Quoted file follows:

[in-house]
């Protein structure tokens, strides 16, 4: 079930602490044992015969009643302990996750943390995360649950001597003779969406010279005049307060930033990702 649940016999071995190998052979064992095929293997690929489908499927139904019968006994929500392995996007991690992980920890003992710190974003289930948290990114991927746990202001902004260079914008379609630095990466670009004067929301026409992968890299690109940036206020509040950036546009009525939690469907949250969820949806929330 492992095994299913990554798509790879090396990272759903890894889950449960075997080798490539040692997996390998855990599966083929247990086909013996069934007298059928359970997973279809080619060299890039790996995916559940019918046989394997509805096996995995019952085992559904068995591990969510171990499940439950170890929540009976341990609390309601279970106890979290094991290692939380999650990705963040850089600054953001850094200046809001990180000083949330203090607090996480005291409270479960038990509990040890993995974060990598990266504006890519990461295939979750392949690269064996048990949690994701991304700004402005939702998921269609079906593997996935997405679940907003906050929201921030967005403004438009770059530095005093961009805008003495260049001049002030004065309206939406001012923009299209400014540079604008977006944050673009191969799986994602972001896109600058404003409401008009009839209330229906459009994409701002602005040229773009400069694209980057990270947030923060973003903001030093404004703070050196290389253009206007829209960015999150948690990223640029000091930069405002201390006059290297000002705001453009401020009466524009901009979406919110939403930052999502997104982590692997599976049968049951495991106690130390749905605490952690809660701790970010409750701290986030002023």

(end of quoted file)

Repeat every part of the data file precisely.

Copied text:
[in-house]
């Protein structure tokens, strides 16, 4: 079930602490044992015969009643302990996750943390995360649950001597003779969406010279005049307060930033990702 649940016999071995190998052979064992095929293997690929489908499927139904019968006994929500392995996007991690992980920890003992710190974003289930948290990114991927746990202001902004260079914008379609630095990466670009004067929301026409992968890299690109940036206020509040950036546009009525939690469907949250969820949806929330 492992095994299913990554798509790879090396990272759903890894889950449960075997080798490539040692997996390998855990599966083929247990086909013996069934007298059928359970997973279809080619060299890039790996995916559940019918046989394997509805096996995995019952085992559904068995591990969510171990499940439950170890929540009976341990609390309601279970106890979290094991290692939380999650990705963040850089600054953001850094200046809001990180000083949330203090607090996480005291409270479960038990509990040890993995974060990598990266504006890519990461295939979750392949690269064996048990949690994701991304700004402005939702998921269609079906593997996935997405679940907003906050929201921030967005403004438009770059530095005093961009805008003495260049001049002030004065309206939406001012923009299209400014540079604008977006944050673009191969799986994602972001896109600058404003409401008009009839209330229906459009994409701002602005040229773009400069694209980057990270947030923060973003903001030093404004703070050196290389253009206007829209960015999150948690990223640029000091930069405002201390006059290297000002705001453009401020009466524009901009979406919110939403930052999502997104982590692997599976049968049951495991106690130390749905605490952690809660701790970010409750701290986030002023």